Voices From the Farm: Survival and Readjustment

July 1967 (continued)

Once again, we ride out the storm, it’s a rough ride, but I stay in the saddle, the sheep stay on the farm, and all is not lost! The rams, however, are locked in the ram pen in the lower barn, pending their sale within a month or so.

Some time prior to the runaway sheep episode, a young sheep producer had expressed an interest in buying Hercules, whenever I was ready to sell him. So, as the nights began to cool, and the ewes began to cycle, I gave him a call, in case he wanted to breed for early lambs. He did, and shortly came and bought Hercules. I was going to miss Hercules, he had been a good ram, (except for the recent hi-jacking of my flock), and a very gentle ram. But now, I needed to get a new ram, and add to the flock’s bloodlines.

I had decided I would look for a Columbia ram to add a bit more size to the lambs we produced. We would still keep our good wool, as the Columbia breed also sheared a good fleece, though not quite as heavy as the Corriedales. The crossing of our ewes with a Columbia ram should result in both a flock with good wool, and lambs with excellent carcasses. Since I was not going to breed our ewes until November, I was in no hurry to get another ram, however, I began scanning the livestock ads in the Ag newspapers.

Lisa and Tatters' puppy, Chocolate

As July drew to a close, Tatters’ puppies began going to their new homes. All four of them went to local people, so we were kept abreast of their progress. “Chocolate” went to the farm that Hercules had come from during our first year on the farm. This was also the farm that the sheep were headed for in their escape.

Now, with Hercules gone, and the puppies gone, our menagerie was shrinking again, but we still had four dogs… Missy, Tushka, Grey Brother, and Tatters, and that was enough! At that point we also had Tatters spayed. Again, the old phrase, “No more puppies,” but this time I really meant it!

In early August I advertised the two yearling rams, Seth and Little Bit, for sale, and by the end of the month both had been sold. This left Mama’s bottle lamb of the Spring as the only ram, but he was only four months old, so would likely be sold later in the fall. He was still on pasture with the ewe lambs, but in another few weeks he would be put in the ram pen, so we would not have to worry about our ewe lambs being bred too early.

September brought a big change in our lives when Lisa went off to kindergarten! She absolutely loved it! I was a little concerned that with her advanced reading ability, she might be bored, but her teacher let her read stories to the other children, and with all the activities that went on, she was well occupied. Also that month, I found my Columbia ram within forty miles of home, a nice two year old at a pretty decent price. And best of all, he was delivered, so I didn’t have to worry about hauling him. Of course, he had to go into the ram pen until breeding time.

The mad season of harvesting, canning, and freezing the produce from our summer’s garden was over, all the jars were filled, as well as the freezer. Now, I could focus my attention on something I loved to do… planting spring bulbs! I put in over 100 bulbs of tulips, daffodils, Dutch iris, hyacinths, and crocus. Then I divided and replanted some perennials, such as peonies, daylilies, and dictamnus, commonly known as “gas plant,” since the strong odor of its foliage is said to sometimes ignite if a match is placed to it. I had never yet tested that theory, but maybe the next spring!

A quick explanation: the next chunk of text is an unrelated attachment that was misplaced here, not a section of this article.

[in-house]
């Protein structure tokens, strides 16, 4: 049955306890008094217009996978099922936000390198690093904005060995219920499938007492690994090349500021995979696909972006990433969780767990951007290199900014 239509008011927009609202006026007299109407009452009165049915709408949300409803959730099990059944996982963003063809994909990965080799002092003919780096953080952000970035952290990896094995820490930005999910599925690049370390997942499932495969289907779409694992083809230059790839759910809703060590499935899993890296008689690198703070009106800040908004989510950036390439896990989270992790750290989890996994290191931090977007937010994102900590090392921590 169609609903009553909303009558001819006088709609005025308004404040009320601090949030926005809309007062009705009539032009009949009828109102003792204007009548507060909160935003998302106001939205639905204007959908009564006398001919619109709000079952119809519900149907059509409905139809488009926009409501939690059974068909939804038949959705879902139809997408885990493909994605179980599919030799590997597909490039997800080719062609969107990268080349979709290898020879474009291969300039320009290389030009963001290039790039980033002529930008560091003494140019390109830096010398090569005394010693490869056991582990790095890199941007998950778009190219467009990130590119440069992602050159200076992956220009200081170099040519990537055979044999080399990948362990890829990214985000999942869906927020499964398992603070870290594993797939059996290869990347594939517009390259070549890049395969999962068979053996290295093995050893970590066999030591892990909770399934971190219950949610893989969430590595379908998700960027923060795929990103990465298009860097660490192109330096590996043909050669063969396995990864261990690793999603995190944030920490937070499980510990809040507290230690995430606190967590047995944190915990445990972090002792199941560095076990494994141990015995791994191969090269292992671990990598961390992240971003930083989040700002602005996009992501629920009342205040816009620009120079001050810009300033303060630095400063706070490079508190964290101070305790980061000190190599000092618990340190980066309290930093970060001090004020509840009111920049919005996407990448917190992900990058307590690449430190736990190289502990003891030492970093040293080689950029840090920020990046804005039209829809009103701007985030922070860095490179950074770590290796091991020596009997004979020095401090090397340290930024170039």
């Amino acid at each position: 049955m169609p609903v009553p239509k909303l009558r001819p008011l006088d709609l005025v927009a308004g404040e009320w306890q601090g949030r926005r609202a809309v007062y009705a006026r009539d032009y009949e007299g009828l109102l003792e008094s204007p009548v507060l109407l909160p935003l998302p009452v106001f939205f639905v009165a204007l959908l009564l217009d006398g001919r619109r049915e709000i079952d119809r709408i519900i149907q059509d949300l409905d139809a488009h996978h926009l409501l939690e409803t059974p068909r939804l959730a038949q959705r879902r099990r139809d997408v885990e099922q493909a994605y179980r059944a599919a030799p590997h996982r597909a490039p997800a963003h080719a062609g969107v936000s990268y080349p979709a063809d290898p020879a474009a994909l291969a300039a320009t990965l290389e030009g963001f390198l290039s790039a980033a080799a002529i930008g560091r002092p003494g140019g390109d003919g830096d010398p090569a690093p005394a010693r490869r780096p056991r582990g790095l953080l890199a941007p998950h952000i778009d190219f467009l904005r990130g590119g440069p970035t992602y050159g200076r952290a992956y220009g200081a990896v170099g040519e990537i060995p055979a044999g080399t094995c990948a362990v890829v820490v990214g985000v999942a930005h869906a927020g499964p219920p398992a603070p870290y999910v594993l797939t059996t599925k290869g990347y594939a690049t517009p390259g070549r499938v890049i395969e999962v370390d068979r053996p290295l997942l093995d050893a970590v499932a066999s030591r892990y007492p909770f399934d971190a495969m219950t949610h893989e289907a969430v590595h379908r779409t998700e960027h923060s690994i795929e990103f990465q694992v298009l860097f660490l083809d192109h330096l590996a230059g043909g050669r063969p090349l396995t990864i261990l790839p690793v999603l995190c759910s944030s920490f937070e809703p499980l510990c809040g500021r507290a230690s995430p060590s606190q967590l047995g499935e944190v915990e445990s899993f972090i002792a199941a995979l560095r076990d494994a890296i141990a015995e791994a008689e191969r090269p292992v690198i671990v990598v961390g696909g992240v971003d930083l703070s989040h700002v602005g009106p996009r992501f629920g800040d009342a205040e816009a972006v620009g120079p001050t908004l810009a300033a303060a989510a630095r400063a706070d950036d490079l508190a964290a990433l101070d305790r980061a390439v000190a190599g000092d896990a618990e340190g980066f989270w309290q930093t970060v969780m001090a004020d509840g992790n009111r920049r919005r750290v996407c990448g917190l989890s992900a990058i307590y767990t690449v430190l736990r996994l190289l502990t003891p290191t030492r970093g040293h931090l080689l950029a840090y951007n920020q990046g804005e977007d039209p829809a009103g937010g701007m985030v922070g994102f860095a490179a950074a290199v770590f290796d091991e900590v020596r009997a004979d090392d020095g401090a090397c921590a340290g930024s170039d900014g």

In early November the new ram, dubbed Rambeau, was turned out with the ewes. If all the young ewes conceive, we could have eight ewes lambing in the spring… Mama, Sure to Go, Sheba, Sabrina, Snicklefritz, Lambkins, Hopscotch, and Butterscotch. Could be a busy spring!

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5 comments to Voices From the Farm: Survival and Readjustment

  • Wow, what a year you had- never a dull moment. I never knew Lisa was such a prodigy! Did you keep a journal? did you even have time to keep one? I am awed by all the planning that goes into a sheep farm or anyother farm. It is not as simple as many think- just get a ram and a lamb and bingo- you have taught me a lot and I really enjoy reading and sharing with the kids how it was and how it is. Take care.

  • Lisa Dibble

    Trust me, Mary, I’m not that cute anymore….. my how things change…. unfortunately!! I’m glad you enjoy Mom’s stories, though!

    • Lea McEvilly

      Who says you’re not that cute anymore? I say you are! And I should know, after all, I’m your mother!

      Mom

  • We had a Snicklefritz Cat! Must be a genetic mutation this penchant for different names! Cute picture of Lisa! Thanks for the memories of yesteryear. I am not sure i would be able to “part” with the animals. They all seem to become such a part of the family. Keep the stories coming. I look forward to Tues & Thurs although sometimes i do “catch up” all at once. Mary

    • Lea McEvilly

      Mary,

      It has always been a struggle parting with animals, even when I know they are going to a good home, like the puppies and bottle lambs. It is much harder still with the sheep, when the inevitable time comes that some have to be sent to market. My heartstrings have been pulled at so many times over the years, that I think they would not withstand much more of that! And in writing these stories, I have to relive some of that, but also the good times, so I’ll keep on writing!

      Lea

      p.s. I am enjoying the stories and pictures you are putting on Ancestry.com, you are really sticking to it and doing a great job!